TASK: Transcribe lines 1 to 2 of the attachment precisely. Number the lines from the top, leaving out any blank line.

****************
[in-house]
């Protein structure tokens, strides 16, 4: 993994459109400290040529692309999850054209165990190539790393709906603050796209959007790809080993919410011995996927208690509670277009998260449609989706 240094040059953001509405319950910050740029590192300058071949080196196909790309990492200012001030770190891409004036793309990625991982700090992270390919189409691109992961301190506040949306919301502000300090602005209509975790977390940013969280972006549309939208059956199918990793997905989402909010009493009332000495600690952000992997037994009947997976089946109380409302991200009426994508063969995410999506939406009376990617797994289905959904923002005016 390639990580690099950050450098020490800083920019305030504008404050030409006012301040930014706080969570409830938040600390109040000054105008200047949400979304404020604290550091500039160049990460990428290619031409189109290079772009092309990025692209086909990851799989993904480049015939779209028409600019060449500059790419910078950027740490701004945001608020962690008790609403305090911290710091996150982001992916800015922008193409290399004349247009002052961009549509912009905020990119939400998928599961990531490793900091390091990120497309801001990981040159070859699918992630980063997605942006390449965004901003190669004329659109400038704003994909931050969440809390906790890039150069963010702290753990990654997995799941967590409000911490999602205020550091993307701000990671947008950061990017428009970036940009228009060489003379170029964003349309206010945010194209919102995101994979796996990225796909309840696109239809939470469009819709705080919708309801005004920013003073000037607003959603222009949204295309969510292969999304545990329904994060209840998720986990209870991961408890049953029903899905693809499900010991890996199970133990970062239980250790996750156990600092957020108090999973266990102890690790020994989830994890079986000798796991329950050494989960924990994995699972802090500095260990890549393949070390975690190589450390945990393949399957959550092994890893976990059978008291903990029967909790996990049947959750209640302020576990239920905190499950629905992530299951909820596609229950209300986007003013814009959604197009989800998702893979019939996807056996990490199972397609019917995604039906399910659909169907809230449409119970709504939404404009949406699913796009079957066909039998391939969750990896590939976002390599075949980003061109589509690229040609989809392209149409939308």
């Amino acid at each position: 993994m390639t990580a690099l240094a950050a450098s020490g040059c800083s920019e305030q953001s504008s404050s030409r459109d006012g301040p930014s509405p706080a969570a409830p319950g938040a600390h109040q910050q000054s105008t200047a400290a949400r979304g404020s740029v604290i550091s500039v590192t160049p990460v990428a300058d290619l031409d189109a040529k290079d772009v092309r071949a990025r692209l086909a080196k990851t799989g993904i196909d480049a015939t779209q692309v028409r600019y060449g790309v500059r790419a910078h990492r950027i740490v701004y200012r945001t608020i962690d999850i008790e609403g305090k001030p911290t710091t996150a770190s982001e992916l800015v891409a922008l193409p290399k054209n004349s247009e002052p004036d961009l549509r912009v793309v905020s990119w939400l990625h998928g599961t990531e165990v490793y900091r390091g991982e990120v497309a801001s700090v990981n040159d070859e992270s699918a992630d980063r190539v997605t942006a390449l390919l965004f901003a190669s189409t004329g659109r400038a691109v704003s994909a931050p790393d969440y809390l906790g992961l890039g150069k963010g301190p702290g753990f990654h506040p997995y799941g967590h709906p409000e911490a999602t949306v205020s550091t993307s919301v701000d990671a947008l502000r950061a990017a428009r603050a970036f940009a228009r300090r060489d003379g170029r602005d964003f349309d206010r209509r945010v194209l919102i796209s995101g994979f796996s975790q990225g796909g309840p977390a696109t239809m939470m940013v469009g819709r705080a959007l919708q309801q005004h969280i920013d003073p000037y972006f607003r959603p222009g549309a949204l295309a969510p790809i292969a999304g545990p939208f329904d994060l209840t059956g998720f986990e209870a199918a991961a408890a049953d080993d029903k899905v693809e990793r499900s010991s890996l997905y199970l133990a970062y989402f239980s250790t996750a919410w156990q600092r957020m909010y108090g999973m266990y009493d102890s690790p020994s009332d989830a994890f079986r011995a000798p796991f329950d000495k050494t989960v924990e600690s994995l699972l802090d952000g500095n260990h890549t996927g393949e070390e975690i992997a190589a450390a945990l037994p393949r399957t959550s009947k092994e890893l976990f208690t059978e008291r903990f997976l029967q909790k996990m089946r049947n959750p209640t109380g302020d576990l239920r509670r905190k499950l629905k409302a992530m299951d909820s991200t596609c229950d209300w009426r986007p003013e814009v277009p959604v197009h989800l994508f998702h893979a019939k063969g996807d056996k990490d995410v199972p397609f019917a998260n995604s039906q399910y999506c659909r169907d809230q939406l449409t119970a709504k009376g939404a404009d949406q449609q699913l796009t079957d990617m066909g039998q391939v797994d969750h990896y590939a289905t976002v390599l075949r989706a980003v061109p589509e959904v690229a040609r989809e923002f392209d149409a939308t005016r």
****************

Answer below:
[in-house]
């Protein structure tokens, strides 16, 4: 993994459109400290040529692309999850054209165990190539790393709906603050796209959007790809080993919410011995996927208690509670277009998260449609989706 240094040059953001509405319950910050740029590192300058071949080196196909790309990492200012001030770190891409004036793309990625991982700090992270390919189409691109992961301190506040949306919301502000300090602005209509975790977390940013969280972006549309939208059956199918990793997905989402909010009493009332000495600690952000992997037994009947997976089946109380409302991200009426994508063969995410999506939406009376990617797994289905959904923002005016 390639990580690099950050450098020490800083920019305030504008404050030409006012301040930014706080969570409830938040600390109040000054105008200047949400979304404020604290550091500039160049990460990428290619031409189109290079772009092309990025692209086909990851799989993904480049015939779209028409600019060449500059790419910078950027740490701004945001608020962690008790609403305090911290710091996150982001992916800015922008193409290399004349247009002052961009549509912009905020990119939400998928599961990531490793900091390091990120497309801001990981040159070859699918992630980063997605942006390449965004901003190669004329659109400038704003994909931050969440809390906790890039150069963010702290753990990654997995799941967590409000911490999602205020550091993307701000990671947008950061990017428009970036940009228009060489003379170029964003349309206010945010194209919102995101994979796996990225796909309840696109239809939470469009819709705080919708309801005004920013003073000037607003959603222009949204295309969510292969999304545990329904994060209840998720986990209870991961408890049953029903899905693809499900010991890996199970133990970062239980250790996750156990600092957020108090999973266990102890690790020994989830994890079986000798796991329950050494989960924990994995699972802090500095260990890549393949070390975690190589450390945990393949399957959550092994890893976990059978008291903990029967909790996990049947959750209640302020576990239920905190499950629905992530299951909820596609229950209300986007003013814009959604197009989800998702893979019939996807056996990490199972397609019917995604039906399910659909169907809230449409119970709504939404404009949406699913796009079957066909039998391939969750990896590939976002390599075949980003061109589509690229040609989809392209149409939308």